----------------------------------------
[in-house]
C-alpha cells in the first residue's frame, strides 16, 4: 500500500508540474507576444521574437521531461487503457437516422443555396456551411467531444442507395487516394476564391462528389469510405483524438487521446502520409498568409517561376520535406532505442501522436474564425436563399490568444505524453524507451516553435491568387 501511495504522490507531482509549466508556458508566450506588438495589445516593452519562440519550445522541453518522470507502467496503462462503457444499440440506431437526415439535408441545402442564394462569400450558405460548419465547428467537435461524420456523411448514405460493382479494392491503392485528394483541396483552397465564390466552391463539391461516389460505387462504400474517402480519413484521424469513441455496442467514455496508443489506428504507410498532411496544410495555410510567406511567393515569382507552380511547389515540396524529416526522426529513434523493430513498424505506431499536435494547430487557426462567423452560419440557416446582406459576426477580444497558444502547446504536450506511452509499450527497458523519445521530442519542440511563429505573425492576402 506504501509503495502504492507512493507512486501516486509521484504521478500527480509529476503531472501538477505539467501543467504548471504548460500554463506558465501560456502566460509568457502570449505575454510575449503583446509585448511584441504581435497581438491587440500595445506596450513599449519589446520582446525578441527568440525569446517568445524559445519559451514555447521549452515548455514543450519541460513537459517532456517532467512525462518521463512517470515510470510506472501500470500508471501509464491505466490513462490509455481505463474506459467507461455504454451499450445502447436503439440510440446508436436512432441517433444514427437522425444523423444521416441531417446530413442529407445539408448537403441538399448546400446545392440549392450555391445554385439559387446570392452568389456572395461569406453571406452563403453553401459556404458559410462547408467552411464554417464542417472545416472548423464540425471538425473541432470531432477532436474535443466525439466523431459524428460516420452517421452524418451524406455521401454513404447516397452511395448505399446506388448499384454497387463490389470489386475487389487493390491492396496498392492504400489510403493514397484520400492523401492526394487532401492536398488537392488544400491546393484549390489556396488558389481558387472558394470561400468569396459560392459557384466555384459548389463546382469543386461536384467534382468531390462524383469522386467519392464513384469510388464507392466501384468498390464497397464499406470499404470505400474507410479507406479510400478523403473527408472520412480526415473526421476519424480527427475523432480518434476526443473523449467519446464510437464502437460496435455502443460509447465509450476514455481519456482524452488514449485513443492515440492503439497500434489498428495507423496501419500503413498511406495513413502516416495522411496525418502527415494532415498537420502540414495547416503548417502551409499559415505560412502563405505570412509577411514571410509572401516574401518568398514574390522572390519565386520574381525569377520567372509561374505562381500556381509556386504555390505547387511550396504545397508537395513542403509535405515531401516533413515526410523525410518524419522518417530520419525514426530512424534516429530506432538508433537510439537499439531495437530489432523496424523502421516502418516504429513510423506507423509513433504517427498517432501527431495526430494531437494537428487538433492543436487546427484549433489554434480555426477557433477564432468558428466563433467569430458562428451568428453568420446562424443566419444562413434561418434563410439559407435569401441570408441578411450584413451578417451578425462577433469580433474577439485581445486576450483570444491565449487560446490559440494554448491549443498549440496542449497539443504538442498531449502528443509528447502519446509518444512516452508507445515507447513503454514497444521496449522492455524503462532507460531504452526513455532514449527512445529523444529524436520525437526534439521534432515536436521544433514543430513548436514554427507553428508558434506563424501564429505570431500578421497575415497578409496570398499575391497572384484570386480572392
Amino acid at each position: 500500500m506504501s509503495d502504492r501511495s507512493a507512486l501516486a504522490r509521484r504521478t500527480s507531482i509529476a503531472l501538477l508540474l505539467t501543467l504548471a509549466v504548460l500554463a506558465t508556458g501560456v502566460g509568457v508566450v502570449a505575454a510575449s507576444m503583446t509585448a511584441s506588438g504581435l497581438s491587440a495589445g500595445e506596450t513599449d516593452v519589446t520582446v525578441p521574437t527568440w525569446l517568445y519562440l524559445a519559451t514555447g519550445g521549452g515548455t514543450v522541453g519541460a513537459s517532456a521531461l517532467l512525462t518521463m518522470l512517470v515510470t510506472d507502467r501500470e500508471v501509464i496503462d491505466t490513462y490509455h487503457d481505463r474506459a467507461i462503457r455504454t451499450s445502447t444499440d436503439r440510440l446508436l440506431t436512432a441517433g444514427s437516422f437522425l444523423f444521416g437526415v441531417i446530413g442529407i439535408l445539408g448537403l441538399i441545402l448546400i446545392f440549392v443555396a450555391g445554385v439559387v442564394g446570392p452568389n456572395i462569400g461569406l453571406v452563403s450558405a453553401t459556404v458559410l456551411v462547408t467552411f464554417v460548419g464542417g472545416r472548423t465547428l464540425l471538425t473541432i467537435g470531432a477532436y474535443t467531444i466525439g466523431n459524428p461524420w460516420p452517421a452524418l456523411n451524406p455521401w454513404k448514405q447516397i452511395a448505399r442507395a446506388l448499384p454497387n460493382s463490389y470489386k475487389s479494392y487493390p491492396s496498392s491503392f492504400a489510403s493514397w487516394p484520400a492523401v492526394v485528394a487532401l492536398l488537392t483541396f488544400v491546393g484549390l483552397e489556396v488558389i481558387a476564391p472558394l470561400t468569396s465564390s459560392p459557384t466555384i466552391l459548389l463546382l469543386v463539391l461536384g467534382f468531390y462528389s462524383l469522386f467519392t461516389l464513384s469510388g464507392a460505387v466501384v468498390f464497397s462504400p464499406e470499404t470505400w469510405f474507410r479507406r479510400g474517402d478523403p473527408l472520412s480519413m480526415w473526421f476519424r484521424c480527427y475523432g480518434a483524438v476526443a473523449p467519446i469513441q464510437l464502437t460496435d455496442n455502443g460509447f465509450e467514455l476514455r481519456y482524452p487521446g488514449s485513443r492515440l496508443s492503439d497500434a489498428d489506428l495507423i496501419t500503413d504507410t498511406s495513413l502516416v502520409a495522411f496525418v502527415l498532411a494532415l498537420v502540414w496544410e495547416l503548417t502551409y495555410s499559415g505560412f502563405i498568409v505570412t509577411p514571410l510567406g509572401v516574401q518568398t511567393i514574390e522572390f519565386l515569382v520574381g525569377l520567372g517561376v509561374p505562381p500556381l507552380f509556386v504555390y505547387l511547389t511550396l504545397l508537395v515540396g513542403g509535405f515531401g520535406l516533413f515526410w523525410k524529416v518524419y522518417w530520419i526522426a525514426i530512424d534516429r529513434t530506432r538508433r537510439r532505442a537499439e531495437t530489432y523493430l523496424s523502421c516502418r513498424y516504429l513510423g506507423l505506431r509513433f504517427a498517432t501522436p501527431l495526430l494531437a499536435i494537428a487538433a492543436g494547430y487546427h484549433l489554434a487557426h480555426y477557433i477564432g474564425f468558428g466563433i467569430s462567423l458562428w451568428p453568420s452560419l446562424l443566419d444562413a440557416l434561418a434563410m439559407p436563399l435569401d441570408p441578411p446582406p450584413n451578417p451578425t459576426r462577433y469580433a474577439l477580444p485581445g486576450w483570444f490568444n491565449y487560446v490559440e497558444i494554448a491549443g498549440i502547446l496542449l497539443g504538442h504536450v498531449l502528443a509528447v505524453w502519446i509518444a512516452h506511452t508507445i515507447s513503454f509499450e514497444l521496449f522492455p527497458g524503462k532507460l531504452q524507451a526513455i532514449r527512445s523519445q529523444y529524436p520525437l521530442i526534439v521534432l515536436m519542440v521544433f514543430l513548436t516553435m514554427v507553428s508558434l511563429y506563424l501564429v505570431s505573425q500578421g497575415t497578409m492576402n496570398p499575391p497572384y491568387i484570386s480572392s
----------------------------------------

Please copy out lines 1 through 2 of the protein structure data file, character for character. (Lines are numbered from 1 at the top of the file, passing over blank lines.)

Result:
[in-house]
C-alpha cells in the first residue's frame, strides 16, 4: 500500500508540474507576444521574437521531461487503457437516422443555396456551411467531444442507395487516394476564391462528389469510405483524438487521446502520409498568409517561376520535406532505442501522436474564425436563399490568444505524453524507451516553435491568387 501511495504522490507531482509549466508556458508566450506588438495589445516593452519562440519550445522541453518522470507502467496503462462503457444499440440506431437526415439535408441545402442564394462569400450558405460548419465547428467537435461524420456523411448514405460493382479494392491503392485528394483541396483552397465564390466552391463539391461516389460505387462504400474517402480519413484521424469513441455496442467514455496508443489506428504507410498532411496544410495555410510567406511567393515569382507552380511547389515540396524529416526522426529513434523493430513498424505506431499536435494547430487557426462567423452560419440557416446582406459576426477580444497558444502547446504536450506511452509499450527497458523519445521530442519542440511563429505573425492576402 506504501509503495502504492507512493507512486501516486509521484504521478500527480509529476503531472501538477505539467501543467504548471504548460500554463506558465501560456502566460509568457502570449505575454510575449503583446509585448511584441504581435497581438491587440500595445506596450513599449519589446520582446525578441527568440525569446517568445524559445519559451514555447521549452515548455514543450519541460513537459517532456517532467512525462518521463512517470515510470510506472501500470500508471501509464491505466490513462490509455481505463474506459467507461455504454451499450445502447436503439440510440446508436436512432441517433444514427437522425444523423444521416441531417446530413442529407445539408448537403441538399448546400446545392440549392450555391445554385439559387446570392452568389456572395461569406453571406452563403453553401459556404458559410462547408467552411464554417464542417472545416472548423464540425471538425473541432470531432477532436474535443466525439466523431459524428460516420452517421452524418451524406455521401454513404447516397452511395448505399446506388448499384454497387463490389470489386475487389487493390491492396496498392492504400489510403493514397484520400492523401492526394487532401492536398488537392488544400491546393484549390489556396488558389481558387472558394470561400468569396459560392459557384466555384459548389463546382469543386461536384467534382468531390462524383469522386467519392464513384469510388464507392466501384468498390464497397464499406470499404470505400474507410479507406479510400478523403473527408472520412480526415473526421476519424480527427475523432480518434476526443473523449467519446464510437464502437460496435455502443460509447465509450476514455481519456482524452488514449485513443492515440492503439497500434489498428495507423496501419500503413498511406495513413502516416495522411496525418502527415494532415498537420502540414495547416503548417502551409499559415505560412502563405505570412509577411514571410509572401516574401518568398514574390522572390519565386520574381525569377520567372509561374505562381500556381509556386504555390505547387511550396504545397508537395513542403509535405515531401516533413515526410523525410518524419522518417530520419525514426530512424534516429530506432538508433537510439537499439531495437530489432523496424523502421516502418516504429513510423506507423509513433504517427498517432501527431495526430494531437494537428487538433492543436487546427484549433489554434480555426477557433477564432468558428466563433467569430458562428451568428453568420446562424443566419444562413434561418434563410439559407435569401441570408441578411450584413451578417451578425462577433469580433474577439485581445486576450483570444491565449487560446490559440494554448491549443498549440496542449497539443504538442498531449502528443509528447502519446509518444512516452508507445515507447513503454514497444521496449522492455524503462532507460531504452526513455532514449527512445529523444529524436520525437526534439521534432515536436521544433514543430513548436514554427507553428508558434506563424501564429505570431500578421497575415497578409496570398499575391497572384484570386480572392